Medication abortions have accounted for 20 percent of the procedures in Fargo since the clinic began offering them in 2007 as an alternative to surgical abortions.

The debate over North Dakota's abortion restrictions shifted to the courtroom Tuesday when the medical director of the state's lone abortion clinic testified against a two-year-old bill she said would leave women with "less choice."

Abortion rights supporters have promised that the lawsuit in Cass County District Court won't be the end of legal challenges in North Dakota, after Gov. Jack Dalrymple signed three more abortion bills into law earlier this year. One of those laws bans abortions when a fetal heartbeat is detected, which could be as early as six weeks into a pregnancy and before some women even know they're pregnant.

The Red River Women's Clinic of Fargo is challenging a 2011 law that would ban one of two drugs used to induce medication abortions. Dr. Kathryn Eggleston, medical director of the clinic, testified at the start of Tuesday's civil trial it would leave women without another "safe and effective" option to surgical abortions.

"The primary reason that women have a medication abortion is because it allows them to have the abortion and avoid the surgical process, avoid the instrumentation," Eggleston said. "A lot of women are interested in a more natural process."

East Central District Judge Wickham Corwin, who is presiding over the bench trial, has blocked the legislation. He said during a hearing in January that he saw merits in arguments that the law illegally restricts abortion rights.

Rep. Bette Grande, one of the bill's sponsors, downplayed the lawsuit and said it's not unusual for legislation to wind up in court. She cited recent legal challenges by North Dakota school districts over state funding.

"It's just one of those things," the Fargo Republican said in an interview Tuesday. "You don't need to use the courts to establish public opinion."

Medication abortions, which are done if a woman is pregnant for 63 days or less, involve the use of a combination of two drugs, mifeprex and misoprostol. The law maintains that the use of any drug to cause an abortion must meet "the protocol tested and authorized" by the FDA and outlined on the drug's label. Misoprostol is not labeled as an abortion-inducing drug.

Without misoprostol, Eggleston said the clinic could not continue to perform medication abortions. She said using mifeprex alone is not as effective, especially for women who are more than 50 days pregnant.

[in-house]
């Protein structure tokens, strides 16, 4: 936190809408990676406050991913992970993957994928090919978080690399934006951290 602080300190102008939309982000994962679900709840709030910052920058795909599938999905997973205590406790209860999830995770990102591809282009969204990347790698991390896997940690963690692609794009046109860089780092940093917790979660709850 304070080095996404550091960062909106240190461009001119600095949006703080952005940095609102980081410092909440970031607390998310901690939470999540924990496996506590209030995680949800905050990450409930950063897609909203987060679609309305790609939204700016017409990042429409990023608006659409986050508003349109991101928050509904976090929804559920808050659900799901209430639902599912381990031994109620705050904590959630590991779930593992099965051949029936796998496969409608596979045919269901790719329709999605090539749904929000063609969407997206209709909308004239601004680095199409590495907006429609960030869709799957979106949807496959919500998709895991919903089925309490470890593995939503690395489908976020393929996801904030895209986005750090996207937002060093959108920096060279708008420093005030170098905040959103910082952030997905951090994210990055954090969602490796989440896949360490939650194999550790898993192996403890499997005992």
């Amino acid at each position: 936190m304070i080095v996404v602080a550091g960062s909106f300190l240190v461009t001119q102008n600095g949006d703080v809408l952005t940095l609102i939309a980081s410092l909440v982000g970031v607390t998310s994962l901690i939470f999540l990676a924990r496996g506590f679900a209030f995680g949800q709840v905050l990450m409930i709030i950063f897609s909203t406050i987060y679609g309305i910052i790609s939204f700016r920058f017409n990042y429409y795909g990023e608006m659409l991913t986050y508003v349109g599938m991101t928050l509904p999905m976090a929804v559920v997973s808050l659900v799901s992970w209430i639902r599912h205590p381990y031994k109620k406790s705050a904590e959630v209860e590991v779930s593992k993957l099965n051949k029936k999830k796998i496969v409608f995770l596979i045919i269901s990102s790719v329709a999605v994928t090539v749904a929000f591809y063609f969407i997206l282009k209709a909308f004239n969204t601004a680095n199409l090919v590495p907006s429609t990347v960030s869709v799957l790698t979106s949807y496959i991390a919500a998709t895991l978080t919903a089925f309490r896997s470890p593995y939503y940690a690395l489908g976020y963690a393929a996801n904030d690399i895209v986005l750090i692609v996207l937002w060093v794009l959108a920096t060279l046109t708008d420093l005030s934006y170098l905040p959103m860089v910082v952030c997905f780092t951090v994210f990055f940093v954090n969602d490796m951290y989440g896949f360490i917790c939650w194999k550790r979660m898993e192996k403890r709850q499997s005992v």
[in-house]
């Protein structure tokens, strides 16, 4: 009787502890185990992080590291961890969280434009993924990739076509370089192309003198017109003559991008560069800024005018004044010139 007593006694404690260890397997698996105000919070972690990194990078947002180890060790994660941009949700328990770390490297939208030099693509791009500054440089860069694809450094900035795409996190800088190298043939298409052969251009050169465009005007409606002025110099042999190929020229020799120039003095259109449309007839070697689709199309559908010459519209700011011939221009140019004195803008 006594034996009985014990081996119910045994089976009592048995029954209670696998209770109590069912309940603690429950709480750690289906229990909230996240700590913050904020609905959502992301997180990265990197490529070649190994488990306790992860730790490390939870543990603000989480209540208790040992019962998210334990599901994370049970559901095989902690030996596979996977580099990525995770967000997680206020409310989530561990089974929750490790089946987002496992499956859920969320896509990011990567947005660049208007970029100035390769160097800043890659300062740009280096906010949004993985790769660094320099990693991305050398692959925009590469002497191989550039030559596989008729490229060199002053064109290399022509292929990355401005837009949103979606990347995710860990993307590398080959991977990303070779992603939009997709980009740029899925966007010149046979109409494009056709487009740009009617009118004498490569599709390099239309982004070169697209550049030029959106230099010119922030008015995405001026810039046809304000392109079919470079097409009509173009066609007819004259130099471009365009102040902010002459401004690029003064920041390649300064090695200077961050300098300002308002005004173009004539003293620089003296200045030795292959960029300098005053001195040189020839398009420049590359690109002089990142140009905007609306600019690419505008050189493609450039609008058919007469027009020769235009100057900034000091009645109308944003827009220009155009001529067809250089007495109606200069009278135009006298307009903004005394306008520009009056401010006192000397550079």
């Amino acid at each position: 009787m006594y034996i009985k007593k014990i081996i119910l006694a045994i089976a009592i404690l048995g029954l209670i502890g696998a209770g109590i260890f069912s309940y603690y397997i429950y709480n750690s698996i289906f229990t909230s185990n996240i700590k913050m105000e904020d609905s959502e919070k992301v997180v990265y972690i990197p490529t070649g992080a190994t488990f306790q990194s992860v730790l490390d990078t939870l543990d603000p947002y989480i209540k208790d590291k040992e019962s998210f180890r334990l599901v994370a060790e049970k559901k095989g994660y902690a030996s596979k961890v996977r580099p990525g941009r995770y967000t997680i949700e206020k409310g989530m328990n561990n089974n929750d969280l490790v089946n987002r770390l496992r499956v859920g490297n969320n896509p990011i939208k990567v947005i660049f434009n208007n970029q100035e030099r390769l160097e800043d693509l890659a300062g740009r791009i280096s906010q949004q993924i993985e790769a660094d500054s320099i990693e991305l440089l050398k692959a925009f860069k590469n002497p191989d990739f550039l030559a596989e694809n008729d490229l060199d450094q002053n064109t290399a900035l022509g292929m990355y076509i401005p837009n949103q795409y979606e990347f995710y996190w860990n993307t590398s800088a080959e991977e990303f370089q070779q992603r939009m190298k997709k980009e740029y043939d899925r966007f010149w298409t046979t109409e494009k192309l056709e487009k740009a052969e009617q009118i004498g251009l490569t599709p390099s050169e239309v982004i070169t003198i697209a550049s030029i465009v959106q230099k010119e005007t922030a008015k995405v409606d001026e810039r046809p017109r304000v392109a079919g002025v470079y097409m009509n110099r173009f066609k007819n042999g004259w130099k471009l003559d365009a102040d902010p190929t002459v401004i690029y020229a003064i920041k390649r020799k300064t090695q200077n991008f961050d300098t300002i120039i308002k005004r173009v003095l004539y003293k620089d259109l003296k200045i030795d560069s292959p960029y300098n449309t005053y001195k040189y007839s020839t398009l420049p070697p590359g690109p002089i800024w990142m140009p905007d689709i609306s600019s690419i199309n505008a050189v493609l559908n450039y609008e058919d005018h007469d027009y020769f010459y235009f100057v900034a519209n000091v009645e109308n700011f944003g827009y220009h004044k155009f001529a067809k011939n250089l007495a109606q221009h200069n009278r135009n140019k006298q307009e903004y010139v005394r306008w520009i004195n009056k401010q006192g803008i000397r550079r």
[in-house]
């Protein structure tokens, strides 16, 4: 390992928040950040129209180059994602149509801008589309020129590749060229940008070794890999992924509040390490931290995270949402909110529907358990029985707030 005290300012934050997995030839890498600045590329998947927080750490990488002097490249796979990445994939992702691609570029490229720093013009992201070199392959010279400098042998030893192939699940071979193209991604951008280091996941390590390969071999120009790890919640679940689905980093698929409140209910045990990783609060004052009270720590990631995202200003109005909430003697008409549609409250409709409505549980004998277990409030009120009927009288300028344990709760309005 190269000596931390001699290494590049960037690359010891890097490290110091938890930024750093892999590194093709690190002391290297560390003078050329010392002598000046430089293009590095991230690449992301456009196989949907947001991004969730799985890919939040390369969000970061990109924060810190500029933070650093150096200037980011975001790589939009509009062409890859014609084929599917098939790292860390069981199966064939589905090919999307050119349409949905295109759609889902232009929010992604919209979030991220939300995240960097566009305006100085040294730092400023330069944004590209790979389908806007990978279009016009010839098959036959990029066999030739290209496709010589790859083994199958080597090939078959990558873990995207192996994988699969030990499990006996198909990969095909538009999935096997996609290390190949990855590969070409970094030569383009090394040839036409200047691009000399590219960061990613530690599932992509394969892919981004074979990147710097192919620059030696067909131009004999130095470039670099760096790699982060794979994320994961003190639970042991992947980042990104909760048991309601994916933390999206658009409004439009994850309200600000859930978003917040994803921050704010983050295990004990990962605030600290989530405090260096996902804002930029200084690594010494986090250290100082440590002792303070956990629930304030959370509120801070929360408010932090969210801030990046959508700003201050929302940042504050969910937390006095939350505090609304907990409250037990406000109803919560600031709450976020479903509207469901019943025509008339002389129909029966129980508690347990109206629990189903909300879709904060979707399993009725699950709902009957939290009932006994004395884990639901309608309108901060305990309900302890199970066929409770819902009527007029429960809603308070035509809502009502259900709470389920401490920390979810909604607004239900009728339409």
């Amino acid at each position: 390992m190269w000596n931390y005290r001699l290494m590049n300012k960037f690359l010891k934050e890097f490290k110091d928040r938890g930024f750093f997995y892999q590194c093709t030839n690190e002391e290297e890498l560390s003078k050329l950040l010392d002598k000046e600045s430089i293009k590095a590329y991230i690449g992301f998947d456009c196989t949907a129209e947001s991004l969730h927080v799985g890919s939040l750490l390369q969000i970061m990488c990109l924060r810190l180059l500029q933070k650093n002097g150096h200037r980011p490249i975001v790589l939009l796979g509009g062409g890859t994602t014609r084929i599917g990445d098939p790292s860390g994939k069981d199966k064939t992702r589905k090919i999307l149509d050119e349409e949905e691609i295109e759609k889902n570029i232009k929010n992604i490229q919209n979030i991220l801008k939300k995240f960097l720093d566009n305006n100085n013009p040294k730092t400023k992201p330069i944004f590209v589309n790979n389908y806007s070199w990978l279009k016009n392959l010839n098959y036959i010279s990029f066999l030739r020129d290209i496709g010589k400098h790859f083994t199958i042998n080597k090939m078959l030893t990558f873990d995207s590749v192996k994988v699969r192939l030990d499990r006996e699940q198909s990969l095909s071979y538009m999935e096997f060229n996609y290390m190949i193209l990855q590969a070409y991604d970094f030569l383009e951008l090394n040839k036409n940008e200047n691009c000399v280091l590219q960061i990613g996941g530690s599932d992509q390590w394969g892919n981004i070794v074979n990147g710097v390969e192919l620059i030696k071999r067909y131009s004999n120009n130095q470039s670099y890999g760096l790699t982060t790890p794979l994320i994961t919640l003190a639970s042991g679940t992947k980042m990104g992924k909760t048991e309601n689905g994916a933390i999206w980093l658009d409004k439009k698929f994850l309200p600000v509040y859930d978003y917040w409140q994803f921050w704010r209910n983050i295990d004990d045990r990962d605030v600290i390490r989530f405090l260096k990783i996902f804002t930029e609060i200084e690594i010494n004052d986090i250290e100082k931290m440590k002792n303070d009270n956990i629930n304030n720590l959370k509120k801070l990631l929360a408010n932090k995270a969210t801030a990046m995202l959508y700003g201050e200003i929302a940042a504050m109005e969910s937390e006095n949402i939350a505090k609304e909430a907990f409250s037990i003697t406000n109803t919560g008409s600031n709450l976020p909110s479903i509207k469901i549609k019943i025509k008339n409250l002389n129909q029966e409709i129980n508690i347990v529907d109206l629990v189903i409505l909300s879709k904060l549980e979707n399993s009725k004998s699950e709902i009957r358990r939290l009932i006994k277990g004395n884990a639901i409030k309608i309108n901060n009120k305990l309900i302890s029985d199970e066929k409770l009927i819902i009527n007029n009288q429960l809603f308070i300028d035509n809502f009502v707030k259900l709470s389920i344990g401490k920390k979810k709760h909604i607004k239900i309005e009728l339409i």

"Women would have less choice," Eggleston said.

Medication abortions have accounted for 20 percent of the procedures in Fargo since the clinic began offering them in 2007 as an alternative to surgical abortions.

"The patients, they were interested," Eggleston said of the drugs. "They wanted this. They were asking for this."

Supporters of the bill have for years been asking fellow lawmakers to pass tougher abortions laws, as a challenge to the 1973 U.S. Supreme Court's Roe v. Wade ruling that legalized abortion up until viability, usually at 22 to 24 weeks.

In addition to the fetal heartbeat bill, Dalrymple has signed in this session a measure that bans abortions because a fetus has genetic defects such as Down syndrome, and one requiring a doctor who performs abortions to be a physician with hospital-admitting privileges. Another bill that would outlaw abortions after 20 weeks of pregnancy based on the disputed premise that a fetus can by then feel pain was signed by the governor Tuesday.

Opponents of the legislation believe the laws to be unconstitutional. If that's found to be the case, Senate Minority Leader Mac Schneider said Tuesday, the state "could end up being forced to use taxpayer dollars to pay the attorney's fees of an out of state group like Center for Reproductive rights," which is representing the Fargo clinic.

"That is an outcome that all of us should want to avoid," said Schneider, a Democrat from Grand Forks.

The North Dakota attorney general's office, which is defending the legislation, has paid about $21,000 to Dr. Donna Harrison to act as an expert witness. Harrison, president the American Association of Pro-Life Obstetricians and Gynecologists, will likely testify Thursday.

"What is the price of life?" Grande said when asked about the cost of litigation. "I guess every person has to ask that of themselves."